The five largest islands off the West Coast of Southern Africa today are Robben Island (around 5 square kilometers). Dassen Island is about 3 square kilometers. Possession Island is approximately 1.8 square kilometers. Seal Island and Penguin Island are both under 1 square kilometer. Possession, Seal, and Penguin Island are situated off the coast of Namibia.

Using the earliest available population density estimates, researchers calculated potential penguin population sizes based on available island areas. They assumed the penguins usually nested no more than 500 meters from the shore. 

According to their calculations, between 6.4 million and 18.8 million individuals could have inhabited the southern Cape waters during the Last Glacial Maximum. However, due to rising sea levels between 15,000 and 7,000 years ago, the habitat for African penguins experienced a steep decline.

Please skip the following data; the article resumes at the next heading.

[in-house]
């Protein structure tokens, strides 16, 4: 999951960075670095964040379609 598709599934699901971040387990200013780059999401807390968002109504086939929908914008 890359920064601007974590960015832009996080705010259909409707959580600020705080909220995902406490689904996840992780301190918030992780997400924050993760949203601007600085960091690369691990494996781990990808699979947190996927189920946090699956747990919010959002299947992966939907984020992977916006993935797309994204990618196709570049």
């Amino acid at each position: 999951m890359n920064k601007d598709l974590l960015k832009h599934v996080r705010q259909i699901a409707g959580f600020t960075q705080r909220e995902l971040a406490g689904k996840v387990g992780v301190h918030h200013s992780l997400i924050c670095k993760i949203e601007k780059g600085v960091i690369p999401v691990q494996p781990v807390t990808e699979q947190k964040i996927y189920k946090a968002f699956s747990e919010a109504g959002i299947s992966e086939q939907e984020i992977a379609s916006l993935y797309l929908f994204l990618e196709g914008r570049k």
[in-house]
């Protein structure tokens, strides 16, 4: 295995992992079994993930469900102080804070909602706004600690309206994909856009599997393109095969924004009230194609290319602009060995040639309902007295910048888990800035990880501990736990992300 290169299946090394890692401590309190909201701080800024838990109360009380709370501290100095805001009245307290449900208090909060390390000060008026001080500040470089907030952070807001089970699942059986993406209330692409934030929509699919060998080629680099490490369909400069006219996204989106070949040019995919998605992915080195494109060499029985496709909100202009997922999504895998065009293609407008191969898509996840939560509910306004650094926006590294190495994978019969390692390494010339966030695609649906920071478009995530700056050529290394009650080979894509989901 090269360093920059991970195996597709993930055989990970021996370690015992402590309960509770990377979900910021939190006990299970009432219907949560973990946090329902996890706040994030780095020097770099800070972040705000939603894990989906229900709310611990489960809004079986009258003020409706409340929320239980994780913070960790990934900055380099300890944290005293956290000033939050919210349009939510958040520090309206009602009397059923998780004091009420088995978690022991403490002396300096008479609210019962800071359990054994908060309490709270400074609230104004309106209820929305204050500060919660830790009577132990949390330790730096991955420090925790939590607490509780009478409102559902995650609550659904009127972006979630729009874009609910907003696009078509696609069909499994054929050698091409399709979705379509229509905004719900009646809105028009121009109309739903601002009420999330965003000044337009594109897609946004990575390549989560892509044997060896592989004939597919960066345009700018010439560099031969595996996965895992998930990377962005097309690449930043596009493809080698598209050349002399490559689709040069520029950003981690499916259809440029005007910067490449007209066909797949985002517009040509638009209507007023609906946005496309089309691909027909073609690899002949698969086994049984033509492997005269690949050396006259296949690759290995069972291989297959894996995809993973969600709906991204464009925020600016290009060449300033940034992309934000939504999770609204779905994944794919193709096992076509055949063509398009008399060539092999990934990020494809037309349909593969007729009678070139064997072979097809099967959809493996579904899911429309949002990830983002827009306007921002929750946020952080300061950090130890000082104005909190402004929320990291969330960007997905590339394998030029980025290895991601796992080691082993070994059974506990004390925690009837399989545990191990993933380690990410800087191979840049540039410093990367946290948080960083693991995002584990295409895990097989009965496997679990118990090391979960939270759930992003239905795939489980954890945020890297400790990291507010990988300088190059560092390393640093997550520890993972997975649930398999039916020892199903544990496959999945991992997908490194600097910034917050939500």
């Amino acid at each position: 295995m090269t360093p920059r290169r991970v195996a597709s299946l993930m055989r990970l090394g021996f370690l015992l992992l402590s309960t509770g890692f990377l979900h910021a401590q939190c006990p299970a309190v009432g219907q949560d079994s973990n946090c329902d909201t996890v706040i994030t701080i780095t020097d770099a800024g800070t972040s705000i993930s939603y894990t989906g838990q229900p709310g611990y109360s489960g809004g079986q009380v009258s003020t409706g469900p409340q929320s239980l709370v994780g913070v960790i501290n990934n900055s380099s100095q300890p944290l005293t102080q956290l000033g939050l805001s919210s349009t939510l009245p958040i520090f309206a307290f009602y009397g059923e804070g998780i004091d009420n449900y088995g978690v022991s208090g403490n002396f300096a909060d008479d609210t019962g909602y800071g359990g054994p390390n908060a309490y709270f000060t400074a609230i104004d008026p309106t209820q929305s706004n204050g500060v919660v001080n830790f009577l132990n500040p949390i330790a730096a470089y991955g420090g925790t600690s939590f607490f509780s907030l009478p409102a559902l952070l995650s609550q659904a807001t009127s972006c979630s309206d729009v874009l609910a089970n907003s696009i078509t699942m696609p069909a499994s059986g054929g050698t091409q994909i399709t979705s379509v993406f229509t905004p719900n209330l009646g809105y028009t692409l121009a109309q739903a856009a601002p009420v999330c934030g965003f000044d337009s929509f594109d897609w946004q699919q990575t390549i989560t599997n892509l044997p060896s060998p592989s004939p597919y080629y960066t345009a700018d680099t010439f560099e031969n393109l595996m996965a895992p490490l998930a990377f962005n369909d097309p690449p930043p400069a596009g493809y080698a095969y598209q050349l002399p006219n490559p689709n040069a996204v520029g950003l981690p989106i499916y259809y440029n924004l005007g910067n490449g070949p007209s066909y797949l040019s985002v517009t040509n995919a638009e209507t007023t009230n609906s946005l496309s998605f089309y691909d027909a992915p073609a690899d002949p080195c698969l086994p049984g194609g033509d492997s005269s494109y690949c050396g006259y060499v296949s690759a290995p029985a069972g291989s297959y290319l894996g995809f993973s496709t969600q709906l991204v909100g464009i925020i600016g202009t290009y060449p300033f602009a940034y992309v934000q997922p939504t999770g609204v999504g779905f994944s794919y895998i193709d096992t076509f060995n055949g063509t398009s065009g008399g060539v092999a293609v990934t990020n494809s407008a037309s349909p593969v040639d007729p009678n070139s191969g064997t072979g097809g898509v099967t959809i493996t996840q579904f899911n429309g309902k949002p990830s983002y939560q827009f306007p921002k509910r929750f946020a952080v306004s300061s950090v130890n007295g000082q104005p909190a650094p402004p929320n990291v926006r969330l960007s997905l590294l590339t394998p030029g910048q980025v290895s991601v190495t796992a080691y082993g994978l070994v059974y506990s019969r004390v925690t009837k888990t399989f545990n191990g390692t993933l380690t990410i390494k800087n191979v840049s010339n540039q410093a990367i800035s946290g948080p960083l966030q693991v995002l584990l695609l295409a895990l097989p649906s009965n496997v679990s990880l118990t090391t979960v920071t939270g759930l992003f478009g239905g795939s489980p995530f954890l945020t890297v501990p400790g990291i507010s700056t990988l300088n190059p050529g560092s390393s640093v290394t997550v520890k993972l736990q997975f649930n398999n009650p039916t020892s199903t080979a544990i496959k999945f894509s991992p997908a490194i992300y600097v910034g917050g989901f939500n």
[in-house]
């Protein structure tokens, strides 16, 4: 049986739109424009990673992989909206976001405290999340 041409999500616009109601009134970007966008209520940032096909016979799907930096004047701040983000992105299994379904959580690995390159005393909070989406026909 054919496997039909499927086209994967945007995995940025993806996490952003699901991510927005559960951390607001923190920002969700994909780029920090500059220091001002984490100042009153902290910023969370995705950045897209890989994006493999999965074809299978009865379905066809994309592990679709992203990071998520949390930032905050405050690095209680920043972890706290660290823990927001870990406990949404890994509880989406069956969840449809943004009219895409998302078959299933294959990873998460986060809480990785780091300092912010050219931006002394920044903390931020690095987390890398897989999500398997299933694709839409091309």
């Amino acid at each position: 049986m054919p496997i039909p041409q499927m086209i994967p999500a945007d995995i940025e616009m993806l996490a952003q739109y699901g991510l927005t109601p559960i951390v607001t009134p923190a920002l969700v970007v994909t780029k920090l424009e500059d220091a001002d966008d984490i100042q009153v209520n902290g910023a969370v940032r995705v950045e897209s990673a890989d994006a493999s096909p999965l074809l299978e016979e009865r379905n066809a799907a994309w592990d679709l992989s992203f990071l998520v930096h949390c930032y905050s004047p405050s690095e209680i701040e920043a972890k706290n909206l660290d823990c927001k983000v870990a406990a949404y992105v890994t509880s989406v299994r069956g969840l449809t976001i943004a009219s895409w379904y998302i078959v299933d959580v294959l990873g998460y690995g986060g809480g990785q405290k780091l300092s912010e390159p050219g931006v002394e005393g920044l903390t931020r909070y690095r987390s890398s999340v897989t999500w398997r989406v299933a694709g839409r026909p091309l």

Dr. Beckett notes that the main goal of the research is to demonstrate the significant changes in habitat availability over the past 22,000 years. “This could have had a massive effect on penguin populations. These populations are now experiencing additional human pressures on top of this in the form of climate change, habitat destruction, and competition for food.”

Possibilities for conservation management

While these findings are troubling, the scientists argue that they also reveal the potential resilience of African penguins. Conservation and management strategies in an uncertain future could harness this fact.

“Changing sea levels would have necessitated the need for multiple relocations of breeding colonies of African penguins on timescales of centuries, if not even shorter timescales, and intense competition for breeding space as island habitat became greatly reduced in size,” said Dr. Beckett. “This historical flexibility of response provides some leeway for conservation managers to make available suitable breeding space, even in mainland sites, as long as appropriate nesting sites are made available.”